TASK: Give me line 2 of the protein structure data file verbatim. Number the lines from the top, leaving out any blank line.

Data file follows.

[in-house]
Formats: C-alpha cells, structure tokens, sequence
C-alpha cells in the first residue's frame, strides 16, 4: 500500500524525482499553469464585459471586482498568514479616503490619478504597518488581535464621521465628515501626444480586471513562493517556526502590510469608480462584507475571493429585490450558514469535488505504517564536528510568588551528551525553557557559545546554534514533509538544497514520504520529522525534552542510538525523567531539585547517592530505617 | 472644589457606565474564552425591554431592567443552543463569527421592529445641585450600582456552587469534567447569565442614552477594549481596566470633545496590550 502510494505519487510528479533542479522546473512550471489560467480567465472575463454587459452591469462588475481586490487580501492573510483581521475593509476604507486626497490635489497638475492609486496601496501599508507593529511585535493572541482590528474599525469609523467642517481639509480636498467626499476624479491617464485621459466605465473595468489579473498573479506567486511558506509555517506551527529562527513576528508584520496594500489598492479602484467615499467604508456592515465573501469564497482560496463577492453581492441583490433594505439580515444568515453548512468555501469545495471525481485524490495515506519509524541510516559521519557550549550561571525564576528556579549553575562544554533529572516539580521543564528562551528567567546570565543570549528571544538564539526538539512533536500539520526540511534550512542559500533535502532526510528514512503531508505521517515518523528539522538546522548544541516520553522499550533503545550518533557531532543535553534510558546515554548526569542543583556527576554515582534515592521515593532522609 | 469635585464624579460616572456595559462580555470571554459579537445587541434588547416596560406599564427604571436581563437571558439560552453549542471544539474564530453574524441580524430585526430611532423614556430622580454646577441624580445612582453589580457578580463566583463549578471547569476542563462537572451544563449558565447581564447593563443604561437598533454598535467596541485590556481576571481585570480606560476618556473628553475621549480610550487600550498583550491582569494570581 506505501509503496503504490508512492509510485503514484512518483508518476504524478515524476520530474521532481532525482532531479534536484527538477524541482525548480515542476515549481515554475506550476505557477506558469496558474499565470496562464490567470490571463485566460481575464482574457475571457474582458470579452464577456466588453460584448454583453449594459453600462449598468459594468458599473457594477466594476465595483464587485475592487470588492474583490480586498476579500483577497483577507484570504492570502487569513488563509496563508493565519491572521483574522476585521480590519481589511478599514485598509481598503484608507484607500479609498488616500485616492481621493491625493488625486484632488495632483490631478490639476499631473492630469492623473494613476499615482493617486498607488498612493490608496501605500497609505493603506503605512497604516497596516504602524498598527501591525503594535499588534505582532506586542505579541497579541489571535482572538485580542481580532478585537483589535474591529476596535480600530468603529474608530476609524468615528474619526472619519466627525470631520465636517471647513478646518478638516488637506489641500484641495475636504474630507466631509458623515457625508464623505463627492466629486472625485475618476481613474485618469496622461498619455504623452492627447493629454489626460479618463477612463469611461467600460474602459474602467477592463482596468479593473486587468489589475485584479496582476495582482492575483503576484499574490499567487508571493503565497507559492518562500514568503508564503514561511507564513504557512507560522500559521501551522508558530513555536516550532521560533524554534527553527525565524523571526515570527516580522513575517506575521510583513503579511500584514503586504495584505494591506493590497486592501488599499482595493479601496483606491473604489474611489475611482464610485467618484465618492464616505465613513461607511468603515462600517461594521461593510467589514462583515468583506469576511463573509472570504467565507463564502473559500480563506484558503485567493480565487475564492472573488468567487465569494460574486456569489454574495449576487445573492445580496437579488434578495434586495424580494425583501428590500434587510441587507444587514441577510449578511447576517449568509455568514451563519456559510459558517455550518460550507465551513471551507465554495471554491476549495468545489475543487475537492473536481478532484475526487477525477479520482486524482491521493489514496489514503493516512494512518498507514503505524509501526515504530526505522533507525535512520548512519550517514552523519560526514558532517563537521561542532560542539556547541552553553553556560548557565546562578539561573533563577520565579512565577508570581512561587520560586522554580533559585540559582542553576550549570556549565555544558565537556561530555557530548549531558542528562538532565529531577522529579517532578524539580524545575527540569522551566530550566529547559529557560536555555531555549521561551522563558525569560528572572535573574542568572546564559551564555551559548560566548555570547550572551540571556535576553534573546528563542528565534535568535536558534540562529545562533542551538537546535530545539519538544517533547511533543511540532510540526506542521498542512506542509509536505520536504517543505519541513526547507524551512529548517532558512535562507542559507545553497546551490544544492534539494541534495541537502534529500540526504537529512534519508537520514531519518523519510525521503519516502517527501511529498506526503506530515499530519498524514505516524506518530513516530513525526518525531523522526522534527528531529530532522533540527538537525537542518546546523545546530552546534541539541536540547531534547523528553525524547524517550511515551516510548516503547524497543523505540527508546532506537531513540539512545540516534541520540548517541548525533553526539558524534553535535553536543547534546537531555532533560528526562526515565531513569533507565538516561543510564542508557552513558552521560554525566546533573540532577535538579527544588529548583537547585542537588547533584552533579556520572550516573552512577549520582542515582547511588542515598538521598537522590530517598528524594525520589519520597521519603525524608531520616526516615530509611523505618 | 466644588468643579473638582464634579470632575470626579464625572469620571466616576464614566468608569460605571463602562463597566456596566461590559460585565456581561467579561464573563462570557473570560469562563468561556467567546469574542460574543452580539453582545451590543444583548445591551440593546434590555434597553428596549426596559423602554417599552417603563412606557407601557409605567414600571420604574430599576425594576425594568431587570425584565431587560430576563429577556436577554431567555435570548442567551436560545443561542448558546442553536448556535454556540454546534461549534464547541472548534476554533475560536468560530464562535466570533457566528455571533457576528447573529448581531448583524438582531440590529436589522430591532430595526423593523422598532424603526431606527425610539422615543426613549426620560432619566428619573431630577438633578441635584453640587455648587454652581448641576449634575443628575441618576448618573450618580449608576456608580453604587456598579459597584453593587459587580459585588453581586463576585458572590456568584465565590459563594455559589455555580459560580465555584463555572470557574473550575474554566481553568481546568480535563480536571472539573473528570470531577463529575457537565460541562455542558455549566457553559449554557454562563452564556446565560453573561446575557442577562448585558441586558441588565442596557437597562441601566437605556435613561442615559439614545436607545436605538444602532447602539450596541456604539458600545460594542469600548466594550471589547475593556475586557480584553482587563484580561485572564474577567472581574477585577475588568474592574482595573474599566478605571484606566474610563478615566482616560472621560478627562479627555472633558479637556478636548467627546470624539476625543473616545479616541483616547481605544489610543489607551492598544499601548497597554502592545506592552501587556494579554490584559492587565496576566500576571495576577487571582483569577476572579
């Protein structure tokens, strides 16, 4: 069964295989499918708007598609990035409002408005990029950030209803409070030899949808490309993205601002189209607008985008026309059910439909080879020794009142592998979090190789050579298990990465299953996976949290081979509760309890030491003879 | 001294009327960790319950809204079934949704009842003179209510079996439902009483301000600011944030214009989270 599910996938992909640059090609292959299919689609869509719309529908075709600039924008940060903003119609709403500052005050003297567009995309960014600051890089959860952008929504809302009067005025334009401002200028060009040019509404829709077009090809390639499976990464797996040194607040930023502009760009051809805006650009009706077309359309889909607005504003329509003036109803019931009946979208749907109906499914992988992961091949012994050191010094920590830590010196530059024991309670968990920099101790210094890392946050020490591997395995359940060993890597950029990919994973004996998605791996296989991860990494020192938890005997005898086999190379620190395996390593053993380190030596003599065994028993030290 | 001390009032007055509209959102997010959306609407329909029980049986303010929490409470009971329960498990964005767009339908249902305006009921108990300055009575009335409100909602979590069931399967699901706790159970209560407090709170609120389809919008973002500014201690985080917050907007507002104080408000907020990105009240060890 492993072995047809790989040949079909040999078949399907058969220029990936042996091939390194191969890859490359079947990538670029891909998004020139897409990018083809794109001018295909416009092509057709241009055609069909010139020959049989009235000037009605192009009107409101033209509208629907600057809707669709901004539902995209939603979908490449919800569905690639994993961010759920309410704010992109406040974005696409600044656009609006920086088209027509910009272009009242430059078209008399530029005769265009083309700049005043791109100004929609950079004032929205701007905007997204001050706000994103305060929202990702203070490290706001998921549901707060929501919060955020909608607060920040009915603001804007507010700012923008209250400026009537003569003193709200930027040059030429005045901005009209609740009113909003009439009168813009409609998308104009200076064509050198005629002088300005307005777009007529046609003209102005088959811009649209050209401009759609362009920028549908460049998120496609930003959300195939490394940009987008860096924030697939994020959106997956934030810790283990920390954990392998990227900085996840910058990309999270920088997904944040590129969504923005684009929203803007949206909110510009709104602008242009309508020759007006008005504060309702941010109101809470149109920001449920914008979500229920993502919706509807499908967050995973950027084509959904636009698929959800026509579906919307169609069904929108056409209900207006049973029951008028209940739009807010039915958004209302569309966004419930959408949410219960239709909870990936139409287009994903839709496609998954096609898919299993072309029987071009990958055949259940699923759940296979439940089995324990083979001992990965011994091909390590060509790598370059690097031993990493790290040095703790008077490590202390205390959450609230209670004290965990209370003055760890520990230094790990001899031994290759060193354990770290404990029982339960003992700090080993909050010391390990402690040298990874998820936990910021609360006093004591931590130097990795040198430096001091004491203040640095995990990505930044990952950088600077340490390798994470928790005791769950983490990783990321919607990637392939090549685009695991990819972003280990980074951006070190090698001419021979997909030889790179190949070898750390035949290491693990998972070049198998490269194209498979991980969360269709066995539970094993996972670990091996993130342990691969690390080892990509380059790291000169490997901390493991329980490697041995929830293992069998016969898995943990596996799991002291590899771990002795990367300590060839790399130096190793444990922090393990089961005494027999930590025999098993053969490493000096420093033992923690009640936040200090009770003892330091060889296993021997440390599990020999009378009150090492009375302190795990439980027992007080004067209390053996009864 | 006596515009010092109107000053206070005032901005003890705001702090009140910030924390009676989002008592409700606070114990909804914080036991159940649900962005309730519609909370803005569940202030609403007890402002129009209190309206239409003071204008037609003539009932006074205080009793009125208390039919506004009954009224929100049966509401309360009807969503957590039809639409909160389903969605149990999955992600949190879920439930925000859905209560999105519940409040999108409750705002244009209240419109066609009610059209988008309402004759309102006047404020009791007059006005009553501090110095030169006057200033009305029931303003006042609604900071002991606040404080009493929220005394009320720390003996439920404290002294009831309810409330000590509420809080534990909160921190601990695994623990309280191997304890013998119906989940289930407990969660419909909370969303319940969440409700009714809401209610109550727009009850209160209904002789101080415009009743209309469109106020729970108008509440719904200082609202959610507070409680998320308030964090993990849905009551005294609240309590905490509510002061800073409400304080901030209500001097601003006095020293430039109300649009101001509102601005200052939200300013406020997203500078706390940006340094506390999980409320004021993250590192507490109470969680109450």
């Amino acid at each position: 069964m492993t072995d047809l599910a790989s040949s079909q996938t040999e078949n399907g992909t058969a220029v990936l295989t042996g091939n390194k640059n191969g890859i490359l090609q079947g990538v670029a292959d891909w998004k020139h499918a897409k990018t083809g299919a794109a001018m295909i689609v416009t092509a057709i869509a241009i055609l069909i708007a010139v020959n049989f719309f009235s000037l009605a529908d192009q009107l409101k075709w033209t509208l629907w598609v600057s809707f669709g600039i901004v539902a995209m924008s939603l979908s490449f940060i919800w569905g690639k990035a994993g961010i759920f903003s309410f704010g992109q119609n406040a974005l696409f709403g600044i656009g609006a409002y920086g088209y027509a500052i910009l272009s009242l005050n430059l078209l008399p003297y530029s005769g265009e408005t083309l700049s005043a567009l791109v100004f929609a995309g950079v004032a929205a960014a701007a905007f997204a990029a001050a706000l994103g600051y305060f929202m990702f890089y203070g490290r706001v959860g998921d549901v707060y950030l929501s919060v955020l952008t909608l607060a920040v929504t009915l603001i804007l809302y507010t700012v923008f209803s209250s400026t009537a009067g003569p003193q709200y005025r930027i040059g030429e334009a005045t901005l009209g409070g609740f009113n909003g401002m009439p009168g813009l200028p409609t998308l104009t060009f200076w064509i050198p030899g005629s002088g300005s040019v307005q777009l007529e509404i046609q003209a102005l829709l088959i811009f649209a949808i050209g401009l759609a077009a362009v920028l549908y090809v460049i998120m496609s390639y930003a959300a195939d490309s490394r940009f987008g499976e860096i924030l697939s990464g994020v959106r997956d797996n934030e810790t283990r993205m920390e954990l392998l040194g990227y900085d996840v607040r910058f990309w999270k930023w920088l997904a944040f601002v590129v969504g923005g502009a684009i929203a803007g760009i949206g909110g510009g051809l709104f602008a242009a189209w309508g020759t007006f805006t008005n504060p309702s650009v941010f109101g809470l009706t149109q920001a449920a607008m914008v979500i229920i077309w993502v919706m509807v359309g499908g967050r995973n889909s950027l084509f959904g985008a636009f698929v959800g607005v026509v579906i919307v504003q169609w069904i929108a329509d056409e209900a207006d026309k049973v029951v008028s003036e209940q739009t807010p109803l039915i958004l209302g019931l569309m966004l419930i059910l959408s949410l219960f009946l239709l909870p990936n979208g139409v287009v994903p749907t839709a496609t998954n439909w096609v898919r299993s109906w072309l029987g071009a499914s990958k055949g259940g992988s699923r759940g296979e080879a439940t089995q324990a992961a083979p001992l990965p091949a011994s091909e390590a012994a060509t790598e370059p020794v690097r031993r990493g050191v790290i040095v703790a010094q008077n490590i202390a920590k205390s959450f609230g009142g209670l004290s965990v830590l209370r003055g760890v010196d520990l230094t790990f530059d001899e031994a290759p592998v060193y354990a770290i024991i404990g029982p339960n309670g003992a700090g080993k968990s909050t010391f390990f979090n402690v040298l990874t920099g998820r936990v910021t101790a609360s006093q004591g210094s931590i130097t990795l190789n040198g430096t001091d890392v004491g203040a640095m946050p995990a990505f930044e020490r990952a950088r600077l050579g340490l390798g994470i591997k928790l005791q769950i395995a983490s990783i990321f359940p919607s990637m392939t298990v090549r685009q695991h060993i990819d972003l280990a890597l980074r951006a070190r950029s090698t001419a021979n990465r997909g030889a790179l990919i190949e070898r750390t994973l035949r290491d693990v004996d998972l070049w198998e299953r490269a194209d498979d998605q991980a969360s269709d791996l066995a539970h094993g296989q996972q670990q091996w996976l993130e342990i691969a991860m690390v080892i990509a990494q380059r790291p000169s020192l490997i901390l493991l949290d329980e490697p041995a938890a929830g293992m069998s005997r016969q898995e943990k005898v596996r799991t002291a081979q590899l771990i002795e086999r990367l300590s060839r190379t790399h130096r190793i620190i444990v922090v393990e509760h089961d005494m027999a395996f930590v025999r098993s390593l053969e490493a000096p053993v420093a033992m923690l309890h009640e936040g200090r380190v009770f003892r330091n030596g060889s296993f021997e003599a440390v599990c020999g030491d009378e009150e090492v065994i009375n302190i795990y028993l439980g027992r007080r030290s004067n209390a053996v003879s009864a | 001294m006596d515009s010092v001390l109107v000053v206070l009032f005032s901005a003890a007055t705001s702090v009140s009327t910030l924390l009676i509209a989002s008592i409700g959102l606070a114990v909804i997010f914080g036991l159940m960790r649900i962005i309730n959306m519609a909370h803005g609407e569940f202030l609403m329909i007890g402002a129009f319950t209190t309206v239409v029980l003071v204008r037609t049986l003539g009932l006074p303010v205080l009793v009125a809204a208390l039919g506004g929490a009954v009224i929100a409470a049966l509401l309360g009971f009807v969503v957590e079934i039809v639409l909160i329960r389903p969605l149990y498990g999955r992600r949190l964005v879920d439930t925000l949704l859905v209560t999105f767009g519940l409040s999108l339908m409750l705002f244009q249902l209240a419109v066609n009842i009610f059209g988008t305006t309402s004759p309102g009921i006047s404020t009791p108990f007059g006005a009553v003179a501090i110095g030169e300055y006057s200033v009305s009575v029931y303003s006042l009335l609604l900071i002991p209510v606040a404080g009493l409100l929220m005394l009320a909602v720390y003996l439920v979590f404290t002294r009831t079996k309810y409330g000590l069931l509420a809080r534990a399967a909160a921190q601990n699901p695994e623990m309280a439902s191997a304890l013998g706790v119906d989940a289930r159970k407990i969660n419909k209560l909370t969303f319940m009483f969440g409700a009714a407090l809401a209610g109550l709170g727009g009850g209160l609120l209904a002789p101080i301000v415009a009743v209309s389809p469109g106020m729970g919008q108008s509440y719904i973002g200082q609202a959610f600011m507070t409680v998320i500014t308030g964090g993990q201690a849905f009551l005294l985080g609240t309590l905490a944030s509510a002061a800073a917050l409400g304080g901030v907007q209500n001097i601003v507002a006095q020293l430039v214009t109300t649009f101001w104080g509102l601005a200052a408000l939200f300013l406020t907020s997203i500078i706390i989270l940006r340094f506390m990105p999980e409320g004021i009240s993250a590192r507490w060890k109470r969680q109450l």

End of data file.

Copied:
Formats: C-alpha cells, structure tokens, sequence